There are many reasons for writing this book. One, in recent times no any comprehensive handbook was written for general readers and enthusiast who want to explore a general overview of Varanasi. There are different kind of books and articles written by known scholars which were either very much specified focused on particular topics or are bigger in size and voluminous that are out of reach to common visitors in Varanasi, and secondly the widespread demand for A book which explain details about Ghats of Banaras, Temples, Spiritual Luminaries etc. I am very much grateful to the inhabitants of Banaras who have helped me in preparation of this book. I am indebted to all authors whose books/ Articles have given me scholastic information. Finally I am very much thankful to my friend and unparalleled Artist and Scholar Dr. Gautam Chatterjee who always encouraged me to write a book on Banaras excess to common pilgrims visiting Banaras.

 

From last few decades, due to industrial wastes, unauthorized construction and lack of awareness of people living in the city resulting the river Ganga highly polluted. Also mounts of dirt and garbage can be seen everywhere. Efforts are being made to keep clean the city and the river. But there is gigantic task which will require good planning and latest method of technology only the collective will of the people of Banaras can keep both the city and the river clean. I will quote the experience of Mahatma Gandhi, the father of the nation, on his short visit to Varanasi before independence:-

 

In Benares:

“The journey was from Calcutta to Rajkot, and I planned to halt at Benares, Agra, Jaipur and Palanpur en route. I had not the time to see any more places than these. In each city I stayed one day and put up in dharmashalas or with pandas like ordinary pilgrims, excepting at Palanpur. So far as I can remember, I did not spend more than Rs.31 (including the train fare) on this journey.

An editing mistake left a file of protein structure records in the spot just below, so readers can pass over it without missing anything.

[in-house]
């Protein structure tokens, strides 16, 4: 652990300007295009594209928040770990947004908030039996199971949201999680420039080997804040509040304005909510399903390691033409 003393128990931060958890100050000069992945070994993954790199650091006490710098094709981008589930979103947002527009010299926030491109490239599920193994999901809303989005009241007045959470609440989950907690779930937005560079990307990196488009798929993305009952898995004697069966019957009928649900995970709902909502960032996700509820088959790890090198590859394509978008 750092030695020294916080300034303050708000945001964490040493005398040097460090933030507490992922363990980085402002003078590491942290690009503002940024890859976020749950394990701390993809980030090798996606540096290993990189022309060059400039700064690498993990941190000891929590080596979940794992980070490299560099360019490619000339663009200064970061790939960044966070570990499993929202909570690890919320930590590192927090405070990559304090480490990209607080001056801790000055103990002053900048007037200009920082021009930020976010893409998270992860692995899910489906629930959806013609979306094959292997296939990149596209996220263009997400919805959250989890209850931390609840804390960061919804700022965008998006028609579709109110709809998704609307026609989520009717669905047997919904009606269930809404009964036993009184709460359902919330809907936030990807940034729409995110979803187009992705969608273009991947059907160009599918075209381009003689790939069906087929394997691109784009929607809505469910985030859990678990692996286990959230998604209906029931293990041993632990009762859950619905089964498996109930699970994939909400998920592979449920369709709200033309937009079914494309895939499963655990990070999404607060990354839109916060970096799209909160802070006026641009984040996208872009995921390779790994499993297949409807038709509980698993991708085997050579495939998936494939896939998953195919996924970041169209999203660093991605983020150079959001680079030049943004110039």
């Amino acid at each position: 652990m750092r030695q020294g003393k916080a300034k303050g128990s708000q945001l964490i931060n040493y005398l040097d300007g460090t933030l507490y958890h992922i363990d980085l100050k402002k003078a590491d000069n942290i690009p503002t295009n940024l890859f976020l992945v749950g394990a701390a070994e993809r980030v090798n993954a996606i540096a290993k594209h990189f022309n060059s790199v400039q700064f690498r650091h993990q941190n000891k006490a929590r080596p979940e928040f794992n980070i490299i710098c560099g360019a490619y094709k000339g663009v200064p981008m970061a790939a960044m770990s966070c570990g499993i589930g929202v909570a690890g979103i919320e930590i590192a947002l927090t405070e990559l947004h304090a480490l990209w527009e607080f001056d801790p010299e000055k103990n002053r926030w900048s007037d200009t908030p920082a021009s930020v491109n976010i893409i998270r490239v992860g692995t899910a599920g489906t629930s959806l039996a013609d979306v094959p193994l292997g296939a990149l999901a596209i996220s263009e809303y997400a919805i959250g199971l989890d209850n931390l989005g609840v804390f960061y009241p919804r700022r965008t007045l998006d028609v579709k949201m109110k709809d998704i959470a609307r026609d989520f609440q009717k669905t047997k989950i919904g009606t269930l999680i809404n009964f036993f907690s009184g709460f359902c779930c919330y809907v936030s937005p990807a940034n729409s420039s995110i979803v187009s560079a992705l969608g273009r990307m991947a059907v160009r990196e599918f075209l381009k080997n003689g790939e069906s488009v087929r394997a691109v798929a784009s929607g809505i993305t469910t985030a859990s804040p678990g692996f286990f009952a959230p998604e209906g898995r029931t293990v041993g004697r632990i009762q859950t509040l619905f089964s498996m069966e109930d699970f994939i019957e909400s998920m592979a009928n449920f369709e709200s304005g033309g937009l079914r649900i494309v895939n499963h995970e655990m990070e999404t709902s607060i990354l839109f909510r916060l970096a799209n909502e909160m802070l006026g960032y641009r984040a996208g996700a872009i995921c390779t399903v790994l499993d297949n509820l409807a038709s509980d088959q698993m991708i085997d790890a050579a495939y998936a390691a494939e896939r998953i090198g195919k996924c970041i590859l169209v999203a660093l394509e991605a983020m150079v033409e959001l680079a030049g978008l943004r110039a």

In travelling third class I mostly preferred the ordinary to the mail trans, as I knew that the latter were more crowded and the fares in them higher.

 

The third class compartments are practically as dirty, and the closet arrangements as bad, today as they were then. There may be a little improvement now, but the difference between the facilities provided for the first and the third classes is out of all proportion to the difference between the fares for the two classes. Third class passengers are treated like sheep and their comforts are sheep’s comforts. In Europe I travelled third, and only once first, just to see what it was like, but there I noted no such difference between the first and the third classes. In South Africa third class passengers are mostly Negroes, yet the third class comforts are better there than here. In parts of South Africa third class compartments are provided with sleeping accommodation, and cushioned seats. The accommodation is also regulated, so as to prevent overcrowding, whereas here I have found the regulation limit usually exceeded.

 

The indifference of the railway authorities to the comforts of the third class passengers, combined with the dirty and inconsiderate habits of the passengers themselves, makes third class travelling a trial for a passenger of cleanly ways. These unpleasant habits commonly include throwing of rubbish on the floor of the compartment, smoking at all hours and in all places, betel and tobacco chewing, converting of the whole carriage into a spittoon, shouting and yelling, and using foul language, regardless of the convenience or comfort of fellow passengers. I have noticed little difference between my experience of the third class travelling in 1902 and that of my unbroken third class tours from 1915 to 1919.